Please see below regarding the Governor’s order from our Government Relations and Labor & Employment Groups.  Do not hesitate to contact anyone at McNees with questions, including how this order might apply to your job site, project approvals or your office.  McNees is a full service law firm that remains operational, remotely and in compliance with the Governor’s order.  We are ready and able to continue to support our clients’ needs during this trying time.

UPDATE: Latest on Gov. Wolf’s Closure Order amid COVID-19 Outbreak

 As detailed in a special edition of Capitol Buzz sent on Thursday evening, Gov. Tom Wolf ordered all “non-life-sustaining” businesses throughout Pennsylvania to physically close their operations in response to the COVID-19 coronavirus outbreak. The new directive, which went into effect at 8 p.m. on Thursday evening, contains the threat of enforcement action
Continue Reading Governor Wolf’s Closure Order

In baseball, if the base runner and the ball arrive at first base at the same time the tie is resolved in favor of the base runner and they are safe.  Under the Pennsylvania Municipalities Planning Code (MPC), if there is any ambiguity when interpreting a zoning ordinance provision, the ambiguity is interpreted in favor of the property owner and against the extension of any restriction in the ordinance provision.  This rule was applied by the Commonwealth Court recently in the case of Alleman v. North Newton Township Board of Supervisors.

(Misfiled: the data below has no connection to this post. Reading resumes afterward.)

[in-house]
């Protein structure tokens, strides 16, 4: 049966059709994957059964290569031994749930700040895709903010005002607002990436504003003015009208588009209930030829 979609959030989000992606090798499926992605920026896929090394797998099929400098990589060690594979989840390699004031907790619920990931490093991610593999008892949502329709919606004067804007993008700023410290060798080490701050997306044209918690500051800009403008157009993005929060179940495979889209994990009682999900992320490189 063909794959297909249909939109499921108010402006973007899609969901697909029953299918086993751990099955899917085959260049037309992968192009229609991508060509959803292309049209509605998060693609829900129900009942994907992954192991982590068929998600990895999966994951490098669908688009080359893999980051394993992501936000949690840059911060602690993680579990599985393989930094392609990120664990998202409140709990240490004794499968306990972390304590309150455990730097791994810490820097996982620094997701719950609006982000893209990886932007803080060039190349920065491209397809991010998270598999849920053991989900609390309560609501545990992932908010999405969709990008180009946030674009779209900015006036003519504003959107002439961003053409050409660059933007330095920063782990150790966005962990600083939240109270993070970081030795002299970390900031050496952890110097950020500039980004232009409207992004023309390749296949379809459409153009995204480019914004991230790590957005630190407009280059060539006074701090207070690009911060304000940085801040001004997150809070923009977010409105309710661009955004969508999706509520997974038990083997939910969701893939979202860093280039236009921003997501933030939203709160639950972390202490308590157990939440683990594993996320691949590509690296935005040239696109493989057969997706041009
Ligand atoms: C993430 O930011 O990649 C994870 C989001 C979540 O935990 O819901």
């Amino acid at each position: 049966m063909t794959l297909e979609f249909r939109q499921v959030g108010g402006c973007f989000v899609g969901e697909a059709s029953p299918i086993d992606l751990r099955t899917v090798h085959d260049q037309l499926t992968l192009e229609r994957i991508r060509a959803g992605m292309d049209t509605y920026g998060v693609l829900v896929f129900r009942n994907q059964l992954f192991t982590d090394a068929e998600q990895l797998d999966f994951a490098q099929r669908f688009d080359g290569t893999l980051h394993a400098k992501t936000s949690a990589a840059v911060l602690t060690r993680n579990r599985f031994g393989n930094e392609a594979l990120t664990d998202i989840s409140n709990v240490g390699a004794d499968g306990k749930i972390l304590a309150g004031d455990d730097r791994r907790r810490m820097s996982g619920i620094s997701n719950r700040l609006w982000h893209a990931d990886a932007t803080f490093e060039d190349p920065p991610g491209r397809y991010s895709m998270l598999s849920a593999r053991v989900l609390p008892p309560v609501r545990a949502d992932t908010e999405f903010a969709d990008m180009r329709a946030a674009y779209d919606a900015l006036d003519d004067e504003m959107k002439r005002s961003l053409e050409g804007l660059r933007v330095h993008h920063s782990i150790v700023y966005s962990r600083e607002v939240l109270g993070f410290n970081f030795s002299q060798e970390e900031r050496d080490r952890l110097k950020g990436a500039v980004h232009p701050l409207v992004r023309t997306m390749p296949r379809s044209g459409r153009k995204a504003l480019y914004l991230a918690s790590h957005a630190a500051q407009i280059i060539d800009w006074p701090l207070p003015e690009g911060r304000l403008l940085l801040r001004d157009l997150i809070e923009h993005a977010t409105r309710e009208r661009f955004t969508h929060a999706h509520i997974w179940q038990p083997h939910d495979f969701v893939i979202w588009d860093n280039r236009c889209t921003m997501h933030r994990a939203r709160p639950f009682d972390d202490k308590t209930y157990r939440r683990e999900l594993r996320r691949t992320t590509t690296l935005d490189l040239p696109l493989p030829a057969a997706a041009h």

In the Alleman case, the property owner owned approximately 112 acres of split-zoned land in North Newton Township.  Approximately forty acres of the property were in the Township’s Agricultural District and approximately seventy-two acres were in the Township’s Rural Residential District.  The property owner had a hog feeding operation on a portion of the forty acres
Continue Reading A Tie Goes to the Runner (or the Property Owner): Interpreting Ambiguity in Zoning Ordinances

Some Pennsylvania municipalities are throwing out their zoning ordinances and designing fresh ones from scratch, with a little help from their neighbors.  These new and (hopefully) improved ordinances not only include modified zoning districts and adapted language and concepts, but also new zoning maps – sometimes more than triple the size of the old ones.  Although uncommon, this approach – which combines multiple municipal zoning jurisdictions into one, shared jurisdiction – is neither new nor unlawful.  In fact, the Pennsylvania Municipalities Planning Code (the “MPC”) dedicates an entire Article to the requirements and implementation of this concept, referred to as “joint municipal zoning.”

The crux of joint municipal zoning is the adoption of a joint zoning ordinance (“JZO”), which is exactly what it sounds like: under Article VIII-A of the MPC, two or more municipalities (“participating municipalities”) may agree to a single zoning ordinance pursuant to a joint comprehensive plan.  The JZO is subsequently prepared by a joint planning commission directed by the governing bodies of the participating municipalities.

The benefits of JZOs are readily apparent, at least in theory
Continue Reading Zoning, With A Little Help From Your Friends